Did you know that the Holland Tunnel was once the longest underwater tunnel in the world?
Spanning 8,557 feet beneath the Hudson River, the Holland Tunnel became the longest tunnel in the world upon its completion in 1927. One of several highway channels beneath the river, the tunnel connects Lower Manhattan's Canal Street with Jersey City, New Jersey.
Planning for a trans-river crossing was initiated in 1906 by a joint commission between New York and New Jersey. At the time, the Hudson River ferries were severely overburdened, carrying an average of 30 million cars and trucks per year.
The original plan was to reduce strain on the ferries by building a bridge. But with a bridge came overwhelming construction costs and a need for excessive amounts of land to build accessways. Eventually, the planners abandoned the idea in favor of a tunnel.
Throughout the next several years, a series of tunnel designs were considered -- including a proposal by George Goethals, for whom a bridge connecting Staten Island to New Jersey is named. Ultimately, planners selected an innovative design by engineer Clifford Milburn Holland, which called for two separate tunnel tubes that each would contain two lanes of traffic, both flowing in the same direction.
With Holland as chief engineer, work on the "Hudson River Vehicular Tunnel Project" commenced in October 12, 1920, as workers on both the New Jersey and Manhattan sides simultaneously tunneled towards the center of the river. In 1924, just one day before the two sides were scheduled to meet, Holland died at the age of 41 from complications during a tonsillectomy. He was replaced by engineer Milton H. Freeman, who also died after just several months on the project. Freeman was succeeded by Ole Singstad, who ultimately saw the tunnel to completion.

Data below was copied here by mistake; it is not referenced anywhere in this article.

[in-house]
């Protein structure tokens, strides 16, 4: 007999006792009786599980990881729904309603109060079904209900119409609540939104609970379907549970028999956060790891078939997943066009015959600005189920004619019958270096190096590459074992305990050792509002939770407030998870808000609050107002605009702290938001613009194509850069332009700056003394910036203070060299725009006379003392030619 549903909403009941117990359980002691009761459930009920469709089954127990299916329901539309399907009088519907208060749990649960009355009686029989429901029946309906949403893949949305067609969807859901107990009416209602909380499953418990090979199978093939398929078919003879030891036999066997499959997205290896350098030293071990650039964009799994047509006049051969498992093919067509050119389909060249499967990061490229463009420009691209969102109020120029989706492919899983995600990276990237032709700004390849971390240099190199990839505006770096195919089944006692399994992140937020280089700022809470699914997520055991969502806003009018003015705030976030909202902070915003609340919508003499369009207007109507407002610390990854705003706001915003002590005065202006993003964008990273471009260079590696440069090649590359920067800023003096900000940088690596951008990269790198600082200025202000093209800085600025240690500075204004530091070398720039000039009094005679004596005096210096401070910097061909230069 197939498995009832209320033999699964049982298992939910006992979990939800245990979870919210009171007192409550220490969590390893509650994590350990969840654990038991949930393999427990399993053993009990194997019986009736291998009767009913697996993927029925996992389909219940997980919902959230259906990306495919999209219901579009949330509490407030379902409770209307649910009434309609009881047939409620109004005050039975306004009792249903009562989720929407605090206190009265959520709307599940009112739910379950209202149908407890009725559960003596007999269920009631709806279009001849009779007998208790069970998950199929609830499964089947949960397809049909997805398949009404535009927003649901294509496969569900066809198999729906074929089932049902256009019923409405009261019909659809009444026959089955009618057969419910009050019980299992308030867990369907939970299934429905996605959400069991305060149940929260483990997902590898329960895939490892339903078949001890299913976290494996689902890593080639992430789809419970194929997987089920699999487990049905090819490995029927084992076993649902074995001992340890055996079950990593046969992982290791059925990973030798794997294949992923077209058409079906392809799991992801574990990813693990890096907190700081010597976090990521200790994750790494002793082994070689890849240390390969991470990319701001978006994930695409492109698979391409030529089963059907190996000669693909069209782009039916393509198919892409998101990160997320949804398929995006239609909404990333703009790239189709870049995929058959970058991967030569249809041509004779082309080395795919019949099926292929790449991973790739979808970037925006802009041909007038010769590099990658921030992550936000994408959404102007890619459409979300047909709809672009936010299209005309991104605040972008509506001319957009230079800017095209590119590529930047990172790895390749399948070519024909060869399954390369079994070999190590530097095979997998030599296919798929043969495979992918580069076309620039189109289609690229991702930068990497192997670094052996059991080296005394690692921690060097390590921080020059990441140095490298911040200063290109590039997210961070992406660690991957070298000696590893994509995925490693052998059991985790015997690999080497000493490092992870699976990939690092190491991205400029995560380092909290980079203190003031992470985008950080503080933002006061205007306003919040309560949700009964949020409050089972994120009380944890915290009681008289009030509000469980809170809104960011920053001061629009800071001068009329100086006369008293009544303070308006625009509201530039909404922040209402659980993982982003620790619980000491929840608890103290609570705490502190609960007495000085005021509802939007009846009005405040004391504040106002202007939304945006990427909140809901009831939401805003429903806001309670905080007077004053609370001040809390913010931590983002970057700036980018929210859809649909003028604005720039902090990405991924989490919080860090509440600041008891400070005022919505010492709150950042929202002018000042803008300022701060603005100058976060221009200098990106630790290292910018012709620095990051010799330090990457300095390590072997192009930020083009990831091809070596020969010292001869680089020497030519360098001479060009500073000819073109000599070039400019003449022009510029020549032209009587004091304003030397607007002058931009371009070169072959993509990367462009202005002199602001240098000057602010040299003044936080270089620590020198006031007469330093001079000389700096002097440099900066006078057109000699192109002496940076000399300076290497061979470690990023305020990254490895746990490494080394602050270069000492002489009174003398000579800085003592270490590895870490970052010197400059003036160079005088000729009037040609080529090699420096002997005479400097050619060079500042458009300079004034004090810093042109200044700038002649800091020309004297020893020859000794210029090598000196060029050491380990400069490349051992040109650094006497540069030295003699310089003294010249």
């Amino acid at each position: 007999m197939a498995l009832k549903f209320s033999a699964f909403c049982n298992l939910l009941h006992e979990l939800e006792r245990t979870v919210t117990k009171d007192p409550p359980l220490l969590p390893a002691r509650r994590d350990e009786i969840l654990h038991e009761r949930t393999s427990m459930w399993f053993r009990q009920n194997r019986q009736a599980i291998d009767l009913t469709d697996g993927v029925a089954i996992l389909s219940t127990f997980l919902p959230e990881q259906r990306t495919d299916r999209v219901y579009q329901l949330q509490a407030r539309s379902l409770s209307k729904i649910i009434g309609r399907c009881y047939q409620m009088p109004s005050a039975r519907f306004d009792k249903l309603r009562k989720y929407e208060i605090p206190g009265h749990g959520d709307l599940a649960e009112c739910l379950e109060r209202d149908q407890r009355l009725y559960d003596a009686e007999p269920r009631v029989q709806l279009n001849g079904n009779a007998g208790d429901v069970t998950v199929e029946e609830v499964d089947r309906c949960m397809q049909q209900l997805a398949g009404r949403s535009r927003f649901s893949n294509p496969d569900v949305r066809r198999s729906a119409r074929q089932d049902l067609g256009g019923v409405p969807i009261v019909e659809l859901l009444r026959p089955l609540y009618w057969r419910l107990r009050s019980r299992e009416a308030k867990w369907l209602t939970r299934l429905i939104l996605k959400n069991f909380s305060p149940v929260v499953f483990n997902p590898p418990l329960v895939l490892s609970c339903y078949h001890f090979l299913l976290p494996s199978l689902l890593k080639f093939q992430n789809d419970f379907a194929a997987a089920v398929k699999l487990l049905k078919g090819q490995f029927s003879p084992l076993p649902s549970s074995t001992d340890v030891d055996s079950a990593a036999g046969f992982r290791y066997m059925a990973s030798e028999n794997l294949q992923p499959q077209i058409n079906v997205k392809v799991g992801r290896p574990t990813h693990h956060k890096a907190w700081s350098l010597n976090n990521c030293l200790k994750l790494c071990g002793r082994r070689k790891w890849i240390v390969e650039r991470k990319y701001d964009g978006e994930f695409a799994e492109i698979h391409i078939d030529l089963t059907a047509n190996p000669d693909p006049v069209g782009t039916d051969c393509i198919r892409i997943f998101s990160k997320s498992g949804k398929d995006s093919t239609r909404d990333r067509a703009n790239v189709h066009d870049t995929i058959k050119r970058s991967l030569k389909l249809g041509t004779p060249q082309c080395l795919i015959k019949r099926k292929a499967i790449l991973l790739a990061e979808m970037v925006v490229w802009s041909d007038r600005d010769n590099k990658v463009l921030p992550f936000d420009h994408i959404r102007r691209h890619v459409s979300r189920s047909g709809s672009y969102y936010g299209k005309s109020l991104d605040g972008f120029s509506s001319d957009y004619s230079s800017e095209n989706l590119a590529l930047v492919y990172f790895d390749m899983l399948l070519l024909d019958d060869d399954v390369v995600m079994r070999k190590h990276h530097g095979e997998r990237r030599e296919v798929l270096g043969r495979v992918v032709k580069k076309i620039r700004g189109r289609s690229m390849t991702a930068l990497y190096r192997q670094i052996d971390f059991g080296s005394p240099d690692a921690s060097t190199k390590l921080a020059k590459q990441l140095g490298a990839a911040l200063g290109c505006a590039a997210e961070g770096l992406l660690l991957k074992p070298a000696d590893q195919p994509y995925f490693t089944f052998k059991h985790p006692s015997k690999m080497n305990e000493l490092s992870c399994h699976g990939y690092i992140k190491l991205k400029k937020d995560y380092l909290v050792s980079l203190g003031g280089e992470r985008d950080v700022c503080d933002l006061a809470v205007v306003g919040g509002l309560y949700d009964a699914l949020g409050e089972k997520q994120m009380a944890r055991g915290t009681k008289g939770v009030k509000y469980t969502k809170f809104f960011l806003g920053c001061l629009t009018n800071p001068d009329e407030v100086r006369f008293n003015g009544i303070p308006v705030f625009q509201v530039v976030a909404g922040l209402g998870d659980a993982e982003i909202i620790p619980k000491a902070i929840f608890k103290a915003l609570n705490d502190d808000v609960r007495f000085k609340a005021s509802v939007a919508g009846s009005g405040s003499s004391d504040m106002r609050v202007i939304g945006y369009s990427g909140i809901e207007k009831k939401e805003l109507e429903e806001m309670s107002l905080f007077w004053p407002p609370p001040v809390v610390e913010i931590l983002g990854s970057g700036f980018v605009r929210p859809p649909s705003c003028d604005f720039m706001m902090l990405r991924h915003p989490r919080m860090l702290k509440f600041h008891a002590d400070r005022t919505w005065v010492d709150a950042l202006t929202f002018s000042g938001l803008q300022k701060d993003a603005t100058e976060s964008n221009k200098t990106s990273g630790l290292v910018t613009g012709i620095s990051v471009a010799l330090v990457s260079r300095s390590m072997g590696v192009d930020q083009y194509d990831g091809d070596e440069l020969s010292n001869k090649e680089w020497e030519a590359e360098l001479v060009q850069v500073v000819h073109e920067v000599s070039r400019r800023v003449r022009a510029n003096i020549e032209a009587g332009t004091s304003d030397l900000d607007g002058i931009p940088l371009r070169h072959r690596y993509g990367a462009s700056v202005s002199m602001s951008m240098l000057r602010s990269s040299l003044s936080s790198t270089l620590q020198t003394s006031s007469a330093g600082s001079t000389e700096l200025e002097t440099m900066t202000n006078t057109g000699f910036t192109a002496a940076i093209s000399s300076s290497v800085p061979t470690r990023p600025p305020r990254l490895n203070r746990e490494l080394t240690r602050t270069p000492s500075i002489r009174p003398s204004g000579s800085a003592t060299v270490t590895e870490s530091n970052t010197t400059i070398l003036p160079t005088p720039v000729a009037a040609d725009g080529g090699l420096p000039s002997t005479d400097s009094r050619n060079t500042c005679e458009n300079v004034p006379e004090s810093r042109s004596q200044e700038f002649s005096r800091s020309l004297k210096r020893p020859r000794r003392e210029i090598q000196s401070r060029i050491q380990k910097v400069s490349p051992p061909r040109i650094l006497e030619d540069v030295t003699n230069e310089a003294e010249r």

Singstad is credited for the tunnel's revolutionary ventilation system. After an estimated 2,000 tests to determine the amount of exhaust gases that would be produced by vehicles traveling through the tunnel and the ultimate effect on drivers, the engineering team developed an automatic two-duct system, which uses one duct to pull in fresh air and the other to dispel exhaust.
To ensure that enough clean air is maintained in the tunnel, the team implemented a network of 42 intake fans and 42 exhaust fans. (Only 56 of the 84 are in operation at all times. The other 28 are reserved for emergencies.) The new system made the Holland Tunnel the world's first major ventilated highway tunnel and became the model for other underwater tunnels in New York City and around the world.
After nearly seven years of construction, the Holland Tunnel officially opened at midnight on November 13, 1927, adorned with 3.1 million new ceiling tiles and 2.9 million wall tiles. On its first day of operation, 51,694 vehicles passed through the tunnel, the first of which was a truck making a shipment to Bloomingdale's Department Store in Manhattan.
In 1931, the tunnel was adopted by the Port Authority of New York and New Jersey, which continues to operate it today. Considered an outstanding engineering achievement, the tunnel was granted National Historic Civil and Mechanical Engineering Landmark status in 1984.